[meteorite-list] Old guy braves the snakes and snails to hunt for meteorites!

From: Galactic Stone & Ironworks <meteoritemike_at_meteoritecentral.com>
Date: Sat, 15 Dec 2012 00:56:48 -0500
Message-ID: <CAKBPJW-YceEtrwjBY4wpXMkYPCza-LouL4cXd7QVmF5rYbPqrA_at_mail.gmail.com>

Great report Edwin. Thanks for sharing it. Meteorite hunting is main
focus, but being outdoors in a beautiful environment is a reward all
of it's own. :)

Best regards and happy huntings,

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On 12/15/12, Edwin Thompson <etmeteorites at hotmail.com> wrote:
> The summer of 2012 started early for someone from rainy Oregon with a fun
> trip for father and son to chase after a new fall in Coloma, CA. The first
> trip to the new strewn field was ten days long and only a few days after the
> fall. Having the bordello room upstairs at the Sierra House hotel turned out
> to be a valuable advantage. With a bar and restaurant downstairs and being
> the only road house in the small, historic gold discovery town, meteorite
> hunters turned up there every night to compare notes. On the weekends the
> crew from SETI and NASA Ames would meet there for large group dinners always
> dog tired from another day of covering ground. The Coloma/Lotus area is on a
> beautiful section of the American river. It was easy to get to know local
> residents there. Since the primary activity during the summer is rafting the
> river everyone in the area is used to the summer growth in population. The
> town seems to have more than its share of young and attractive girls who
> often talk about what they know is coming each summer. They have a common
> saying in Coloma; you don?t lose a boyfriend, you just lose a turn.
> Except for the poison oak, the ticks, the dreaded star thistle and the heat,
> this strewn field was a delightful paradise. The smell of bay trees roasting
> in the hot, dry, mountain air was an olfactory delight. The sounds of
> splish-splashers laughing and whooping and hollering their way down the
> roaring rapids of deliciously cool, clear American river water made one feel
> like this was a vacation. And the gentle breezes that cut through the dry,
> hot Sierra foothill air were a welcome relief. After ten days it was really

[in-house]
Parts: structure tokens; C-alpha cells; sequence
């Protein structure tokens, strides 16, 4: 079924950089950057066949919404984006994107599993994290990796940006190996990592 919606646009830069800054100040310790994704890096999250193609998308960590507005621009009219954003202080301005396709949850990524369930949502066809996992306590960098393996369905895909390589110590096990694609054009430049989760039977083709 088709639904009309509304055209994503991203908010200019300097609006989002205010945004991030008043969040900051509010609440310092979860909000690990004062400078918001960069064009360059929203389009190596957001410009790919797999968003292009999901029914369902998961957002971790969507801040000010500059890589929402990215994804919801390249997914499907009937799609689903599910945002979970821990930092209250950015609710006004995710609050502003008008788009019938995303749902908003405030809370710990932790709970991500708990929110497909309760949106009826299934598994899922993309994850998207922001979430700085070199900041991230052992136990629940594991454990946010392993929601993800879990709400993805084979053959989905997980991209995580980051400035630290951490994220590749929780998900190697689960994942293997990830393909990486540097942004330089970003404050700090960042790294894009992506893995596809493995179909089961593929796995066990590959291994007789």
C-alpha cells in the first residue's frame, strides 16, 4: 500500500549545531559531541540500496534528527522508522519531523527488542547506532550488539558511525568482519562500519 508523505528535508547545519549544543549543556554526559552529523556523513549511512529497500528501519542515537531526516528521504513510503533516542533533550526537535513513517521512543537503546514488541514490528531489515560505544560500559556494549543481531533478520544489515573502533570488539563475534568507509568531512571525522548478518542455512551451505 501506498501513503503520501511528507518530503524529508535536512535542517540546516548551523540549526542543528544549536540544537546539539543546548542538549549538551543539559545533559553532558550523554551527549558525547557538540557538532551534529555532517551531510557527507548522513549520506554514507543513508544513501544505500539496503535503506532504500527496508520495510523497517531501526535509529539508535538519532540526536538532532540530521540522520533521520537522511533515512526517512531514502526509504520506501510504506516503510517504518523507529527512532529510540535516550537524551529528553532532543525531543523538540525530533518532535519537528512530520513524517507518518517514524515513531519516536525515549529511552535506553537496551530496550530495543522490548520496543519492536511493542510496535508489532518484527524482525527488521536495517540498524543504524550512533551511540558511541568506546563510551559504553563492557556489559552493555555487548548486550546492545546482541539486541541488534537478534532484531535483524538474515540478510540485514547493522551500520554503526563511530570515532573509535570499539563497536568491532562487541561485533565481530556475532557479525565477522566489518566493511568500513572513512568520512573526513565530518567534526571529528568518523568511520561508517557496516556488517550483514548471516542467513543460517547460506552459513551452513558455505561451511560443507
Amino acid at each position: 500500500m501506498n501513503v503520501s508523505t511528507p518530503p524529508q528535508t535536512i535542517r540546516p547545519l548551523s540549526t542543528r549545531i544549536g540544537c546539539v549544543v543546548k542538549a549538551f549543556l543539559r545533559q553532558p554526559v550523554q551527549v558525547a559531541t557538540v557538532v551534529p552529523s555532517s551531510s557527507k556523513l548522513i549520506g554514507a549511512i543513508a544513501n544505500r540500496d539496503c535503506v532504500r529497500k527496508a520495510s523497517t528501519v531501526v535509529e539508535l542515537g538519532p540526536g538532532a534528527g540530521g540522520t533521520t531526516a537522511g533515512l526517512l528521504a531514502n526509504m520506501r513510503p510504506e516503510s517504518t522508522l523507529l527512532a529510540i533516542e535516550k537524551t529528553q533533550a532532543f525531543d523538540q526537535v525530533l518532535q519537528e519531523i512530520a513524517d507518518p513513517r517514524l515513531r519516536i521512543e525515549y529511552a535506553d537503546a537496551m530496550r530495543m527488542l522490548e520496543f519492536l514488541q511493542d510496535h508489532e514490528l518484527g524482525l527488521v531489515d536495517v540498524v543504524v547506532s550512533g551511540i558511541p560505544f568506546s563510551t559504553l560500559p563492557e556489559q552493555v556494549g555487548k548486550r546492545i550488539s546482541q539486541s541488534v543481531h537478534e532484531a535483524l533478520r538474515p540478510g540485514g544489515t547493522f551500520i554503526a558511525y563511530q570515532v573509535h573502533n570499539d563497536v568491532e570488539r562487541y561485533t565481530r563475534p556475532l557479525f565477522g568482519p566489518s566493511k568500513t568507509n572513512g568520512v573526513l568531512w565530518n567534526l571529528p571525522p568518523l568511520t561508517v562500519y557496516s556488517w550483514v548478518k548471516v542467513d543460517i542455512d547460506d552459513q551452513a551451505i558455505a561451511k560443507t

> hard to return home to rainy, old Oregon. So much so that it was just that
> easy to rush home, pack up the trailer, reserve an extended stay at the
> Campground in Coloma and head right back down for the summer. It made sense,
> the summer was already planned for a lengthy, determined search in eastern
> Oregon for the fall there some five years ago and this witnessed fall in
> Coloma was a bird in the hand since pieces were being found.
> Since the summer rush had not yet arrived it was easy to get a camp site
> just feet from the river?s edge. A number of the camper?s live there year
> round so it was much like home after the first week, getting to know the
> neighbors and getting settled in. The only difference was that large bright
> ball of solar heat supply overhead that comes much earlier in the season for
> the folks of the Golden State. With the predictable sunshine comes other
> elements such as blistering afternoon temperatures and the legendary
> rattlesnakes not one of which was seen by this meteorite hunter in over
> three months of days out in the bush. This was truly disappointing. The
> dollars spent on snake gaiters and a go-pro camera seemed a waste. And being
> a serious admirer of reptiles it was hard to hear all of the stories of
> sightings and not to get to see one up close and in person. The days were
> filled with other sightings; king snakes, colorful skinks of all sizes,
> coyotes, foxes, turkeys galore, loads of deer and one bobcat.
> The hills and mountains were surprisingly steep. Mount Murphy, Mount Clark
> and Discovery Mountain were all tough going but the most difficult aspect of
> covering steep terrain were the small oval dried oak leaves that covered the